• Blood group and rhesus factor (negative or positive blood group, ask your midwife or specialist doctor to explain what this means)
  • Screening for antibodies that may be harmful to your baby
  • Full blood count including haemoglobin count (a test for anaemia) and platelet count (clotting factor)
  • Tests for syphilis, immunity to rubella, immunity or carrier status of Hepatitis B, HIV(may be followed by diagnostic HIV blood tests) and may include screening for Hepatitis C.
  • If you have diabetes or are at risk of developing diabetes

For more information, see the Antenatal blood test fact sheet on the National Screening Unit website.

First trimester combined screening

Between 9 and 13 weeks 6 days, you may choose to have combined screening for chromosomal abnormalities, including Down syndrome.  This is a combined scan and blood test which gives a more accurate screening result than a scan on its own. It includes information such as age, weight, ethnicity, gestation, previous pregnancies with chromosomal abnormalities and if this pregnancy involves assisted reproduction.

Blood test MSS1 blood test between 9 and 13 weeks, 6 days measures the pregnancy-associated plasma protein-A (PAPP-A) and beta human chorionic gonadotrophin (BhCG).

Scan between 11 and 13 weeks, 6 days measures the thickness of the fluid-filled space at the base of baby’s neck (nuchal translucency- NT).

Your screening results will be low or increased chance. Your LMC will discuss these with you and offer further tests if the result suggests an increased chance.

For more information about screening see www. nsu.govt.nz

Second-trimester maternal serum screening (MSS2)

Sometimes an NT scan result may be difficult to obtain and you will be offered this screening blood test. If you were too far on in your pregnancy to obtain the NT scan or MSS1 bloods you may have this screening blood test instead.

It tests four different substances in your blood and includes additional information as in MSS1 bloods.

Additional tests during pregnancy may include:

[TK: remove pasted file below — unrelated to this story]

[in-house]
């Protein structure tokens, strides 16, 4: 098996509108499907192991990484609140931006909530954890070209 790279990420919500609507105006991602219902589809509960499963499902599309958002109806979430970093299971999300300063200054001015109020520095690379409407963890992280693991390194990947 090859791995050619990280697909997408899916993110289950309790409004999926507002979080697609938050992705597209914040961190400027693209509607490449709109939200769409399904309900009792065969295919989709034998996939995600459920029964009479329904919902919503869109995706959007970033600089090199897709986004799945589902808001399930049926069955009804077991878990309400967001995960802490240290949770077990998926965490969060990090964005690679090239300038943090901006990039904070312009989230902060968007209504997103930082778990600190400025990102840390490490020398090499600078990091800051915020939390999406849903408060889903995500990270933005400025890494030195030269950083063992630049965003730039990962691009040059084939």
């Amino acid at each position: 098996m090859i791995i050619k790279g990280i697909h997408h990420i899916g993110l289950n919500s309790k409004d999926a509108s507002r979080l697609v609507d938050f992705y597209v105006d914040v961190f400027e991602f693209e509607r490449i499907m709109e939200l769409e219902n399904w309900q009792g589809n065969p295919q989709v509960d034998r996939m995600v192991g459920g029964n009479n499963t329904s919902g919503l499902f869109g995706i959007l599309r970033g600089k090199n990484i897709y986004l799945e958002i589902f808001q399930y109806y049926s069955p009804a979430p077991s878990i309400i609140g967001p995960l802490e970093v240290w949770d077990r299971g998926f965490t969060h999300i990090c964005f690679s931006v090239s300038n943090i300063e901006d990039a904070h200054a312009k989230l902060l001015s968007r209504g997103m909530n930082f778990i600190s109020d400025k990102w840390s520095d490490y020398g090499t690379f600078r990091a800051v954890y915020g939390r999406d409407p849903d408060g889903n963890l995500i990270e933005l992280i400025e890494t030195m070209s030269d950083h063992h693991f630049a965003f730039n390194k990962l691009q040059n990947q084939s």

Blood tests for

  • Gestational Diabetes- HbA1C, Polycose or Glucose Tolerance Test at any stage(especially if you have a family history of diabetes, certain ethnicities and women with higher BMI’s) but most frequently GTT at 28 weeks
  • Ferritin- a test for anaemia which tests your bodies stored iron levels. These may drop as baby grows and may mean you need to increase your Iron consumption through diet or supplementation
  • TORCH screen- testing for exposure to some infections such as Toxoplasmosis, Rubella, Cytomegalovirus, Herpes or other infections
  • Extra blood tests for other reasons.

Diagnostic tests such as

  • Ultrasound scans of parts of baby’s anatomy
  • Chorionic Villus Sampling (CVS)
  • Amniocentesis

Ultrasound scans for

  • Growth of baby
  • Placental position
  • Amniotic fluid levels
  • Extra scans for other reasons

Non-Invasive Prenatal Testing (NIPT)

NIPT is a blood test that screens pregnancies for chromosomal abnormalities, including Down syndrome, Edwards syndrome and Patau syndrome.  NIPT has the highest accuracy for Down syndrome among the prenatal screening tests available and can be performed anytime from 10 weeks pregnancy onwards.


Another way of checking that your baby is developing normally is through an amniocentesis which is a process in which amniotic fluid is sampled using a hollow needle inserted into the uterus, to screen for abnormalities in the developing fetus.